A no-deal Brexit remains a firm possibility following the UK House of Commons’ second rejection of Prime Minister Theresa May’s proposed withdrawal agreement on March 12. That currently makes a no-deal UK exit from the EU a real possibility – and one The Economist has described as “a catastrophe.” Following the second defeat in the House of Commons, a motion rejecting the possibility of a no-deal Brexit was approved on March 13.
Following that decision, the House of Commons voted on 14 March in favour of requesting the EU to extend the UK exit date from the EU beyond 29 March but no later than 30 June.
As of today, the UK government will formally request the EU for an extension of the exit date, and the EU will need to approve this request. The EU will likely make the decision on its summit to be held on 21-22 March. It can choose to agree to the request, reject it or come back with a proposal to extend the period for a different amount of time than originally requested by the UK. If the third scenario plays out, the new proposed date would then need to be approved by the UK House of Commons. During this period, Prime Minister May could also put her Withdrawal Agreement to a vote before the House of Commons for the third time in the hope of getting it approved, especially given the high risk of a no-deal Brexit occurring.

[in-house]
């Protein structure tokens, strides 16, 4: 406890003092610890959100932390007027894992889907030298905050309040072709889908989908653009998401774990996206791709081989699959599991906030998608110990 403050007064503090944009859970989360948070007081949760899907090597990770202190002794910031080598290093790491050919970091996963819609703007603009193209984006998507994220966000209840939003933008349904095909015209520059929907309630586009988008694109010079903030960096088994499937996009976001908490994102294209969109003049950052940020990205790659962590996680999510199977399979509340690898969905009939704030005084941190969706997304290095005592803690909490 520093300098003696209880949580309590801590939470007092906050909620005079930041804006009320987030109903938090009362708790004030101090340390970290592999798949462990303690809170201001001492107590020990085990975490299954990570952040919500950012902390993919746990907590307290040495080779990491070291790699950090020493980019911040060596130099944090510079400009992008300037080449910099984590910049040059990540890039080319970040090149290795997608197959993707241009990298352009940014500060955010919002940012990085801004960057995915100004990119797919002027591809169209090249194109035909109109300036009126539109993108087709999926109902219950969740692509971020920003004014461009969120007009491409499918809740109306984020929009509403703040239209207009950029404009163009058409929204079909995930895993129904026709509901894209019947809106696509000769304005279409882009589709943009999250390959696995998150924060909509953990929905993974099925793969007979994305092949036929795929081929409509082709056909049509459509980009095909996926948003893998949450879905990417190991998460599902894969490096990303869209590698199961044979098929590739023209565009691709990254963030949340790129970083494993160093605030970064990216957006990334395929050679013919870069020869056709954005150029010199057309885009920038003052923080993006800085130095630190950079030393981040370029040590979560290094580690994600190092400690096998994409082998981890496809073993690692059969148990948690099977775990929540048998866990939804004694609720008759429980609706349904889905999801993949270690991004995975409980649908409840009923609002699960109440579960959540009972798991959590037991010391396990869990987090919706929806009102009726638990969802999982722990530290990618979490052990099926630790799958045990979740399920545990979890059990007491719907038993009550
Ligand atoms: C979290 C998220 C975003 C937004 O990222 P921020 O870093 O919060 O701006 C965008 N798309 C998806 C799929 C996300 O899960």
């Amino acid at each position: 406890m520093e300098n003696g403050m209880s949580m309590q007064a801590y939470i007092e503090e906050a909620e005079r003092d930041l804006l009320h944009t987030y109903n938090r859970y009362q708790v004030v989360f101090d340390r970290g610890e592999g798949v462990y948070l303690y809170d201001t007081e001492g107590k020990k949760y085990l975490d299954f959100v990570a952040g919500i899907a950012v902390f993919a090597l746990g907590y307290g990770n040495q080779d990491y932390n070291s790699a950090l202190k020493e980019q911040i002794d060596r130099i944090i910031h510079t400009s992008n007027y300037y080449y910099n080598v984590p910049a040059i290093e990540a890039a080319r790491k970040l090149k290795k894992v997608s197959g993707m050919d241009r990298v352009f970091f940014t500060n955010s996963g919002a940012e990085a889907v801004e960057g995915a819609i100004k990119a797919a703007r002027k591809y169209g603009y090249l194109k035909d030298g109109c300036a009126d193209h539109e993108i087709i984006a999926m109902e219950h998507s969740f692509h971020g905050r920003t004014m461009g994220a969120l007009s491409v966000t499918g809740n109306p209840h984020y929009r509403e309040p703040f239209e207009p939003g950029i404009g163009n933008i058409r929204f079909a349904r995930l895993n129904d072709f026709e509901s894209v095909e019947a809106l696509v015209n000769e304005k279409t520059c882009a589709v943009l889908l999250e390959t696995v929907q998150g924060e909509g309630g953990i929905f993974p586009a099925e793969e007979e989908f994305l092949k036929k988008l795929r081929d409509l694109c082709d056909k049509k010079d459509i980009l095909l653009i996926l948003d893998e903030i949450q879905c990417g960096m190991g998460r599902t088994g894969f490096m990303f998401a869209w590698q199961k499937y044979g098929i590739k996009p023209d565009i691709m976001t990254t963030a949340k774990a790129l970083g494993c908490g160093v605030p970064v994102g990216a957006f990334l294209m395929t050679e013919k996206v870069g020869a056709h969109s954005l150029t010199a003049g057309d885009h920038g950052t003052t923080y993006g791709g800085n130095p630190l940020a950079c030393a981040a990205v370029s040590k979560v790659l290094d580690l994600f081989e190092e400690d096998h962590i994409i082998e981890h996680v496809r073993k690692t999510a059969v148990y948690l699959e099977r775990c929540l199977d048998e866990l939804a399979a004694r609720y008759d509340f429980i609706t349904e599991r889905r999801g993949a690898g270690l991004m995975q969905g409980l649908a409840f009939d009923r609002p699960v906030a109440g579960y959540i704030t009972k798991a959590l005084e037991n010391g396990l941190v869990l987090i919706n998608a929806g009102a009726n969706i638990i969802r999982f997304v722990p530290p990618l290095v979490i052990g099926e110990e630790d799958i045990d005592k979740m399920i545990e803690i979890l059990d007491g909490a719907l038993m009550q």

Given current uncertainty about the eventual outcome of the coming discussions, global businesses and their tax functions should prepare for the possibility of a no-deal Brexit. This scenario would deeply affect companies that conduct intra-EU transactions. Tax management processes related to these transactions – especially those related to value added tax (VAT), customs and digital services – would be disrupted.
If the UK leaves the EU in a no-deal scenario, “the government’s aim will be to keep VAT procedures as close as possible to what they are now,” according to a 2018 UK government bulletin on Brexit’s VAT impacts. “This will provide continuity and certainty for businesses. However, if the UK leaves the EU with no agreement, then there will be some specific changes to the VAT rules and procedures that apply to transactions between the UK and EU member states. The government has taken decisions and actions where necessary in order to mitigate the impacts of these changes for businesses.”
Troubling Brexit-related questions are currently in higher supply than definitive answers; however, that could change, as Prime Minister May has asserted she remains committed to working toward an alternative to a no-deal exit.
For now, Vertex joins others in monitoring Brexit developments and helping our companies prepare for possible outcomes. From a tax technology perspective, we have updated our VAT determination engine with specific place-of-supply logic for post-Brexit UK transactions. This can help companies test UK VAT transactions prior to Brexit. We’ll keep you posted on additional support and changes as they develop.
Please remember that the Tax Matters provides information for educational purposes, not specific tax or legal advice. Always consult a qualified tax or legal advisor before taking any action based on this information.